Recommendations: SPOT TEST. There is too much risk here to leave this to chance. I'd avoid pre-formulated cleansing oils to start because they contain multiple kinds of oils. If something breaks you out, you'll want to be able to pinpoint which oil was the problem, and you won't be able to do that if you're using multiple oils at once. Best Bets: Hemp Oil (least comedogenic), Jojoba Oil (my review), Grapeseed Oil (slightly more comedogenic than Hemp, but considered one of the "least oily" or driest oils)

              Hemp Oil           Jojoba Oil (review)         

  7. Cleansing Wipes

    Cleansing wipes are a super popular alternative to face wash: virtually every major brand has a few varieties specifically for removing makeup and dirt, and dissolving oil. I'm not convinced something branded as a cleansing wipe is really that different from a baby wipe, fyi.

    The Bummer: A lot of cleansing wipes contain harsh detergents that should not be left on skin. Others contain oils and fragrance that can trigger acne or irritation.

    Recommendations: I do not recommend makeup wipes for regular cleansing of acne prone skin because the stuff on the wipes isn't typically rinsed off. If there is anything problematic in the cleanser, the effects will be amplified if you leave it on your skin. I can, however, get behind using cleansing wipes as an eye makeup and foundation remover, followed by a normal cleansing routine.   Best Bets: Lumene makes a good, inexpensive wipe (it's fragrance free and does not contain nasty ingredients).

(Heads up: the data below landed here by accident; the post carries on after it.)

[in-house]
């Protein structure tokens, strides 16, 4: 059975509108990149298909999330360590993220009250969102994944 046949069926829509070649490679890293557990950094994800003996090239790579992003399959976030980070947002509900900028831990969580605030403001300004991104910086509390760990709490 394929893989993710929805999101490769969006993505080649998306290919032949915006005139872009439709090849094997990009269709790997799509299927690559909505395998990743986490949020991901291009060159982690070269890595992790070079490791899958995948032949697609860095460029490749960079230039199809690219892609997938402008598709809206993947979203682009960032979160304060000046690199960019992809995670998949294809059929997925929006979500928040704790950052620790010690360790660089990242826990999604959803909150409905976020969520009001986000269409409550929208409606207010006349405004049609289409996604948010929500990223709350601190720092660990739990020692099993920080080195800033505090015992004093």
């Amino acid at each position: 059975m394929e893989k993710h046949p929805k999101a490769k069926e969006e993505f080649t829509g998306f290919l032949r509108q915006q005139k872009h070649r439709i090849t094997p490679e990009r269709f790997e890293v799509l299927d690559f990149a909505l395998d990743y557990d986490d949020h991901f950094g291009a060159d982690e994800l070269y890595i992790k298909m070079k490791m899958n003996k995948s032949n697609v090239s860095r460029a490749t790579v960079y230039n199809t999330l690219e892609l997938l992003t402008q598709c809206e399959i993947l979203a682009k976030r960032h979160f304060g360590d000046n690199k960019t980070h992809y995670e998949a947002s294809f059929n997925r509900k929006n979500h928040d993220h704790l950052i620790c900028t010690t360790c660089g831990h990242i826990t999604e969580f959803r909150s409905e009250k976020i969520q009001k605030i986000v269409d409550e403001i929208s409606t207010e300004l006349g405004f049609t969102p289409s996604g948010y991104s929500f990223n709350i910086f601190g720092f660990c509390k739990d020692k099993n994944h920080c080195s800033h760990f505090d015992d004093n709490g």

Lumene Cleansing Wipes

  8. Micellar Water

    This stuff is super trendy, right? Micellar water is not the same thing as a toner because micellar water is actually meant to cleanse; these guys contain surfactants y'all. If you don't do well with foamy face wash, you might have better luck with micellar water because it is milder.

    The Bummer: Micellar water may not get your face as clean as you like, and because they contain surfactants, they can be problematic for certain skin.

    Recommendations: Although it is different from toner, micellar water is applied in the same way: with a cotton ball. You can use it before or after you cleanse as a makeup remover; I recommend using it before.   Best Bets: Bioderma Sensibio H2O (my review), Simple Micellar WaterMarcelle Micellar Water (my review)
    Bioderma Sensibio H2OSimple Micellar Water
  9. Natural Alternatives

    For me, the main draw to natural cleansers is the super limited ingredient situation. If a one-or-two ingredient product doesn't work, you will have a very good idea who the culprit is.

    The Bummer: Natural alternatives may not be the best at removing makeup, they tend to require more time and effort to use, and they can be messy to apply.

    Recommendations: Rinse your face and dry it, apply your weapon of choice like a mask, then remove with a washcloth and warm water. If you want extra cleansing action, do the washcloth + water prior to applying as well and/or leave the "mask" on for 5-10 minutes   Best Bets: Clay+ACV (my review), Raw Honey

               Clay+ACV (review)            Raw Honey

  10. I can't use cleanser. I'm a freak. :(

    Perhaps you've learned that the more stuff you put on your face, the worse your acne gets. I have discovered (as have many others) that you can get your face pretty darned clean with just a washcloth and water. This can be a good option for those who use very few products, or as a part of a semi-regular cleansing routine (cleansing with only water every-other day, for example).

    The Bummer: Foundation, makeup, and other products may not remove fully if you aren't using a cleanser. You run the risk of triggering a breakout if you don't get it all off.